I often get Happy Father's Day messages, although I don't have children, and I've grown to appreciate those messages. When I first started getting them I was taken aback, and responded to a few of them like, "I don't have kids!" lol! Shortly after, I began to appreciate the thought and the effort. To me it's just as much as an honor to be thought of in that way, especially if you aren't a parent.

But yeah, I haven't sent anymore of those messages to "non-mothers" since then. And if I did, it'd be to women who are much older... as in 50s and up whom embrace that role.
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Old 05-12-2014, 03:20 AM
 
Location: Florida
19,660 posts, read 19,768,059 times
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Maybe Hallmark should start a new line of cards for all the people that have no special day set aside for them.
"Not A Vet or a President or a Mother or a Father or Jesus or a Saint's Day" kind of thing.
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Old 05-12-2014, 06:33 AM
 
Location: Northern Virginia
5,082 posts, read 5,346,651 times
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Quote:
Originally Posted by old_cold View Post
Maybe Hallmark should start a new line of cards for all the people that have no special day set aside for them.
"Not A Vet or a President or a Mother or a Father or Jesus or a Saint's Day" kind of thing.
It's called a "Thinking of You" card.
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Old 05-12-2014, 06:35 AM
 
Location: Hampstead NC
5,499 posts, read 5,035,364 times
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Quote:
Originally Posted by UserNamesake View Post
Yay or Nay?


I did this once, and it was met with indifference. The woman I sent the "Happy Mother's Day" message to has a maternal spirit, and has been a mothering influence to a number of children (relatives and non-relatives). But when I sent her the message it was met with indifference (and even mild contempt) even after I explained myself.

Mind you, she can't have children. So maybe I was wrong, but it was well intentioned...

Should "Happy Mother's Day" messages only be restricted to women who have children?
Uh, yeah. People aren't Mothers for lots of reasons and many women might feel hurt to be reminded of those reasons.
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Old 05-12-2014, 08:12 AM
 
64 posts, read 72,355 times
Reputation: 100
My mom says "happy mother's day" to me because I am the "mother" of two cats. I find it amusing and wouldn't be angry or sad if a stranger said it to me.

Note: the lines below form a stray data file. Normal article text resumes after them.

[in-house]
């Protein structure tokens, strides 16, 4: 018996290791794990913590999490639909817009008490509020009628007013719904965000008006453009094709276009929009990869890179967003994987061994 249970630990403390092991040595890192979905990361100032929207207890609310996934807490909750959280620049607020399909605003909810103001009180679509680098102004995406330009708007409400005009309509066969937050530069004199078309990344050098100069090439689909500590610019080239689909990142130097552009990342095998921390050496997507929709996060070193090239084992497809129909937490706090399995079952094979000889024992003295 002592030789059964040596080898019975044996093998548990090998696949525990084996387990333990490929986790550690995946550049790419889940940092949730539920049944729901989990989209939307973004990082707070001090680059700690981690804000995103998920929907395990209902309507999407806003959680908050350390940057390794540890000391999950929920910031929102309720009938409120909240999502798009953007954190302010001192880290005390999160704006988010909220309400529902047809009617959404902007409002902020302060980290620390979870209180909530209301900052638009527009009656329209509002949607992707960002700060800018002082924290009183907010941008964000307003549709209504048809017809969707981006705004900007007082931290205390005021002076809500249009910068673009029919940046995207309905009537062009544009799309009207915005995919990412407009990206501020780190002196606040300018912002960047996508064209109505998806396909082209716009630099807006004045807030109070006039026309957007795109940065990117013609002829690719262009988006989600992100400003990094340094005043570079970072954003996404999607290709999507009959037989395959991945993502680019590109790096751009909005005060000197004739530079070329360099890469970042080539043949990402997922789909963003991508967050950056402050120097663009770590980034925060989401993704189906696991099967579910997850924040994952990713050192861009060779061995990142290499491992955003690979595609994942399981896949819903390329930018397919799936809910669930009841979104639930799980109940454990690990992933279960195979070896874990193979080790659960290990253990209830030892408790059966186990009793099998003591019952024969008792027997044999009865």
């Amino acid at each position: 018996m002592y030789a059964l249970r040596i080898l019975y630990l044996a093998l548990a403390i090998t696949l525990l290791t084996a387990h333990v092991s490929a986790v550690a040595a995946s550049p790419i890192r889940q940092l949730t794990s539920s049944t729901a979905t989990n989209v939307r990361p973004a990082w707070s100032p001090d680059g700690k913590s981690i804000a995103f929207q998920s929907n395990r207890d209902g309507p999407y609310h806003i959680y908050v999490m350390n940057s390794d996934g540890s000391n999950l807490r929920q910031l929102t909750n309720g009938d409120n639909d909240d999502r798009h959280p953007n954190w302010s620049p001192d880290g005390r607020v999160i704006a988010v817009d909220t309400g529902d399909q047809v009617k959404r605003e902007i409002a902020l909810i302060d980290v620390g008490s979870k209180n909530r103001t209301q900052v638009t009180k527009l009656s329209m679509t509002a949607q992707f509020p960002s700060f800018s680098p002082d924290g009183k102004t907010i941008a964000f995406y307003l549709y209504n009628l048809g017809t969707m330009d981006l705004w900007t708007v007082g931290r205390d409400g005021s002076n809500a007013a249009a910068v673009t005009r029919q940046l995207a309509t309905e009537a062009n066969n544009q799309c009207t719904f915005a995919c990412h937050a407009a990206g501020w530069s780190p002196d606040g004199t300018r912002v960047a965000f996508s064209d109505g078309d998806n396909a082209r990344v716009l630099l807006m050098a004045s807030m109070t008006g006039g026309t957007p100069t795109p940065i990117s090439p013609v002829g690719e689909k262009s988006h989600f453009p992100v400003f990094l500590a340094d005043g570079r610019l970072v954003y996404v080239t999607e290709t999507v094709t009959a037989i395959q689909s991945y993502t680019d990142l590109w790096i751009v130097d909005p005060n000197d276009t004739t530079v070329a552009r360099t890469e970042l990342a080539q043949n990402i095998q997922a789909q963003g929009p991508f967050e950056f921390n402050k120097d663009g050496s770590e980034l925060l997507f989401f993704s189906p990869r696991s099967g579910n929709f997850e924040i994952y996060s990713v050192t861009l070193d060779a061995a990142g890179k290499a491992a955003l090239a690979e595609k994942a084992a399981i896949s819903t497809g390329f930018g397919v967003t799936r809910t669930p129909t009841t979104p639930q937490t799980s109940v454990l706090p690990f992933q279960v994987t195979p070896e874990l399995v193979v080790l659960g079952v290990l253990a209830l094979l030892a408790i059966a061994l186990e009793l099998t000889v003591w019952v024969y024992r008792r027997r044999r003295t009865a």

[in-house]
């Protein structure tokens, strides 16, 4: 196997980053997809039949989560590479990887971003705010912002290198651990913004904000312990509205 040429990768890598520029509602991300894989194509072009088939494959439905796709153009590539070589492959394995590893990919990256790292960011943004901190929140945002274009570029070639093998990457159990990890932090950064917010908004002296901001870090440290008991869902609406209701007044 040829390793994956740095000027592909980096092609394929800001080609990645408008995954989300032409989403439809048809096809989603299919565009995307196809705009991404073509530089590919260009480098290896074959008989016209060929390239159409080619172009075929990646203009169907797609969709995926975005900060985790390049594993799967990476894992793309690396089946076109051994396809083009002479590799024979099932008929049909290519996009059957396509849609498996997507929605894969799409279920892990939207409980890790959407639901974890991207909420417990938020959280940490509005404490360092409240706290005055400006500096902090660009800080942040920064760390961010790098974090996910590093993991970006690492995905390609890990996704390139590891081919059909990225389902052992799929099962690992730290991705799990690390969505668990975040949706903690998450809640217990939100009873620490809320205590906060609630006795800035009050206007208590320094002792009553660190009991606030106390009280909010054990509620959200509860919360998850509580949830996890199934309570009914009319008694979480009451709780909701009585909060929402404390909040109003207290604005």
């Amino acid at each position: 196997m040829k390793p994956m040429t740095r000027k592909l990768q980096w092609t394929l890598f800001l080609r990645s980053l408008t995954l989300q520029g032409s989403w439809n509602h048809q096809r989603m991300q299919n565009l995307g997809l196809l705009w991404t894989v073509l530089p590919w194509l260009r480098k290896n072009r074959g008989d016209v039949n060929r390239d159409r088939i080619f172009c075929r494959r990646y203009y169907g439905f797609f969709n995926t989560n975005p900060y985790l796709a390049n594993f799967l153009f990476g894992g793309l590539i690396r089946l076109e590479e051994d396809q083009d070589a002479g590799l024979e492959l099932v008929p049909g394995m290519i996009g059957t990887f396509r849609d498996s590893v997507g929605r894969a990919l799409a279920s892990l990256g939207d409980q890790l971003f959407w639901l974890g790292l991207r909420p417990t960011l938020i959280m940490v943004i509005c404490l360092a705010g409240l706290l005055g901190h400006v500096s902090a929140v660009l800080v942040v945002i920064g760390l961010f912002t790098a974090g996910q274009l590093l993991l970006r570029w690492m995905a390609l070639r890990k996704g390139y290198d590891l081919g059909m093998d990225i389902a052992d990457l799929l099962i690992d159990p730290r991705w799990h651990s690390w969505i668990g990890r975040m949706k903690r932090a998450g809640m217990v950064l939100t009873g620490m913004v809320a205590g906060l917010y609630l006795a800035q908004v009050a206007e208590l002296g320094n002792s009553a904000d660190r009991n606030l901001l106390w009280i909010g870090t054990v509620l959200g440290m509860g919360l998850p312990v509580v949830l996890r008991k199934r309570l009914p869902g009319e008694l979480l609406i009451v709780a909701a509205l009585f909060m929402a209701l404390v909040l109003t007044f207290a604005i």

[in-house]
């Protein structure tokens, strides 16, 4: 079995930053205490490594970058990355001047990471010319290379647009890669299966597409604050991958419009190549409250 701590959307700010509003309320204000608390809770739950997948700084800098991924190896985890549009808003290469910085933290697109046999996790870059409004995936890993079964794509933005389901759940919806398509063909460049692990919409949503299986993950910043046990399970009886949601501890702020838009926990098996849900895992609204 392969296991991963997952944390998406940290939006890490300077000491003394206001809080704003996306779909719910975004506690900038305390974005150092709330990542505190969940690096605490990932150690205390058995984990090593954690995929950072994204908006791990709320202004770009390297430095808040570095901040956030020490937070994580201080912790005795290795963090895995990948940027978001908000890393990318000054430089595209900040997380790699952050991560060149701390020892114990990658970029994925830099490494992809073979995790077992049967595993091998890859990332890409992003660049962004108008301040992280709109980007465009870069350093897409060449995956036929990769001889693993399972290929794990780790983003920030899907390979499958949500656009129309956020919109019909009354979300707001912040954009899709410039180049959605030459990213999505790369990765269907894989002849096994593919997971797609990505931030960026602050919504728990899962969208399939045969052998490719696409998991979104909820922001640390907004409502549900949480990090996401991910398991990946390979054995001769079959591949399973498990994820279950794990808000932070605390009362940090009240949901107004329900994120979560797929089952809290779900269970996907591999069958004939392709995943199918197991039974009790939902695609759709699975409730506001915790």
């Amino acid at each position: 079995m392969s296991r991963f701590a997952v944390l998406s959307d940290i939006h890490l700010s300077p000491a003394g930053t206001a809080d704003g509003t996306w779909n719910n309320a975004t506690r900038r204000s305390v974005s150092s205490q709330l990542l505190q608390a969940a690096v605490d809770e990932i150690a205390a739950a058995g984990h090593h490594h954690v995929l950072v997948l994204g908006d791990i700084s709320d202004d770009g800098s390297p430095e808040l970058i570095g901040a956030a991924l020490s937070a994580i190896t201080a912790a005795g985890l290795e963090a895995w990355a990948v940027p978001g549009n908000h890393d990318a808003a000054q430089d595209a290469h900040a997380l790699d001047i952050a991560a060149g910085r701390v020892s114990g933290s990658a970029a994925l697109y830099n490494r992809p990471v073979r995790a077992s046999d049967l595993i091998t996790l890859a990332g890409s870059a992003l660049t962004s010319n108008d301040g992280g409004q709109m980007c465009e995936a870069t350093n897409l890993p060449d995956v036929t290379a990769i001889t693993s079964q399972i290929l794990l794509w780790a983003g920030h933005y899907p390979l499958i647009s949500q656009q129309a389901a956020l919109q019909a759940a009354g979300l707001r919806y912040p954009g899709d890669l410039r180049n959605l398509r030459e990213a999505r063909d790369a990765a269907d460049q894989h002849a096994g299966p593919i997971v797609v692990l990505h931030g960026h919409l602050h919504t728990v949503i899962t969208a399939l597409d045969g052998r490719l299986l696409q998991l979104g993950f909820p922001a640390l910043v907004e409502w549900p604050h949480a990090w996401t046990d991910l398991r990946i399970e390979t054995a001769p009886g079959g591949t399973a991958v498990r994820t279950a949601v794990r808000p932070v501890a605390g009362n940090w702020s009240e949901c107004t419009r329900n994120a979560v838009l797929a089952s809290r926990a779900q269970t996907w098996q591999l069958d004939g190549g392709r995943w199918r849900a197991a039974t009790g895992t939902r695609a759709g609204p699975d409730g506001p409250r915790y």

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Old 05-12-2014, 09:21 AM
 
32,037 posts, read 32,836,483 times
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She wasn't mom, but she loved us:
http://www.cnn.com/2014/05/06/living...html?hpt=hp_c2
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Old 05-12-2014, 09:29 AM
 
32,037 posts, read 32,836,483 times
Reputation: 14920
Quote:
Originally Posted by UserNamesake View Post
Thanks for your insight. Wishing you continued resolution...

I dunno... I think it just boils down to what place we're in as childless adults whom would like children, but don't have them ... and the reasons we don't have them and whether that has been fully resolved.

I often get Happy Father's Day messages, although I don't have children, and I've grown to appreciate those messages. When I first started getting them I was taken aback, and responded to a few of them like, "I don't have kids!" lol! Shortly after, I began to appreciate the thought and the effort. To me it's just as much as an honor to be thought of in that way, especially if you aren't a parent.

But yeah, I haven't sent anymore of those messages to "non-mothers" since then. And if I did, it'd be to women who are much older... as in 50s and up whom embrace that role.
I really think it depends on the woman's herself and her attitude to the fact she is technically not a mother. But some women especially if they are older sisters or aunts have mothering type roles within their families and might be happy to be acknowledged on Mother's Day. My deceased uncle used to continue to take out his aunt (my great-aunt also deceased now) after his mother (my grandmother) died for a Mother's Day brunch as his aunt was childless and used to join the brunch my uncle used to take out his mother too. I know that my great-aunt used to enjoy those Mother's Day brunches.